Inside HONOLULU: Not Really Goodbye
It’s not really leaving when you’re still in the same office.
I’m fortunate to call many chefs friends, including Lee Anne Wong, whom I took surfing before she even moved here.
Photos: Courtesy of Catherine Toth Fox
It’s hard to say I’ve left HONOLULU Magazine when I moved literally 13 desks away. (I counted.)
PHOTO: gary saito
And, honestly, a part of me will never leave the magazine I started writing for more than a decade ago, when my mentor, the late John Heckathorn, was at its helm.
In fact, you might say I’m taking this mentor thing a bit too far. Not only did I step into the role he created—and one that could never be replicated—as food editor at HONOLULU, but I followed him as editor of HAWAI‘I Magazine. What can I say: John has been—and will always be—one of the biggest influences on my career and life.
But the last three years at HONOLULU is nothing John could have prepared me for. Sure, I knew the job would be a lot of work—writing for some of the savviest diners about some of the most talented chefs and bakers, and in competition with some of the most hardworking food writers around—and I knew the demands for food writing had evolved. It wasn’t enough to just write a detailed review of a new restaurant or a profile on a notable chef. I had to stay on top of food trends, write about failing businesses and know everything about the entire food chain—all while taking perfectly composed and well-lit photos for social media. It wasn’t easy.
But man, was it gratifying. I got to eat the best food in the Islands, from multicourse dinners prepared by the buzziest chefs to the legit local grub I grew up with. And you’ll be hard-pressed to find more dedicated, assiduous, passionate, kind and hilarious people than those in the food industry.
It’s been a fun ride. I shadowed hotel chefs at 3 a.m. as they prepared breakfast for thousands of guests. For a Biting Commentary blog, I ate raw chicken—yes, raw—at a secret Japanese restaurant that has since opened to the public, and I didn’t get sick. And I ate more than 30 desserts from local bakeries (February 2019), all in the name of journalism.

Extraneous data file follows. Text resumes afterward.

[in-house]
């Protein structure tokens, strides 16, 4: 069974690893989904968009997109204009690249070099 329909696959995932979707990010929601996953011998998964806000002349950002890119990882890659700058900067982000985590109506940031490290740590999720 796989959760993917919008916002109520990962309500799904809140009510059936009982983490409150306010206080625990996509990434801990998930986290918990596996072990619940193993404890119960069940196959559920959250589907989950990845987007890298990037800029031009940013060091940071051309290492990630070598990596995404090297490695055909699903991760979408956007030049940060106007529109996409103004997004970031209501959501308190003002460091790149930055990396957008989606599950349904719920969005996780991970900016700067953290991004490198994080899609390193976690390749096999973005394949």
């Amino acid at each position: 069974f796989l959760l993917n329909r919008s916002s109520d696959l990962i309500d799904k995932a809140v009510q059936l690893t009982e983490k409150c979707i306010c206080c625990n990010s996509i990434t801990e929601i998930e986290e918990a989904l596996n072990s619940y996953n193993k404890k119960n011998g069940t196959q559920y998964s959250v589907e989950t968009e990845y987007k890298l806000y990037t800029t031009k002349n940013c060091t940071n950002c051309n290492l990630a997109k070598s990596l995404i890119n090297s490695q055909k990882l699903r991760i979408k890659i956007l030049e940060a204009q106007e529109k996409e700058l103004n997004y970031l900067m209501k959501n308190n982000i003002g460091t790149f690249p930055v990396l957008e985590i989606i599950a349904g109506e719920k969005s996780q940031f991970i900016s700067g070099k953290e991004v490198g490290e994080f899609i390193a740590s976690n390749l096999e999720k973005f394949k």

While getting to know these folks was an inspiring part of my job, what really kept me here for three years was everyone I never wrote about.
The talented art team that works longer hours than anyone else in the office. The photographers and stylists who are the real reason people pick up the magazine. The editors who make sure what’s in our pages is worthy of our readers. The writers who truly love what they do.
You don’t see how much of a family we are, how we argue and hug, cry and complain. I’ve never worked in a place where my co-workers left little gifts on my desk without occasion or wrote me thoughtful cards when I’ve had a rough day.
And then there are the Millennials who adopted this Gen-Xer. They’re blissfully optimistic, unabashedly honest and always down to have fun. These are the people you’d want with you in the car when you’re stuck in traffic.
And while I’ll miss them all—particularly Katrina Valcourt, our managing editor, who impresses me with her work ethic, editing chops and baking skills while simultaneously shocking me with her chef crushes, book choices and what she considers exercise—the only thing that keeps me from bawling at my desk is the fact that I still see them every day.
Because, like any family, these folks are forever. Or at least 13 desks away.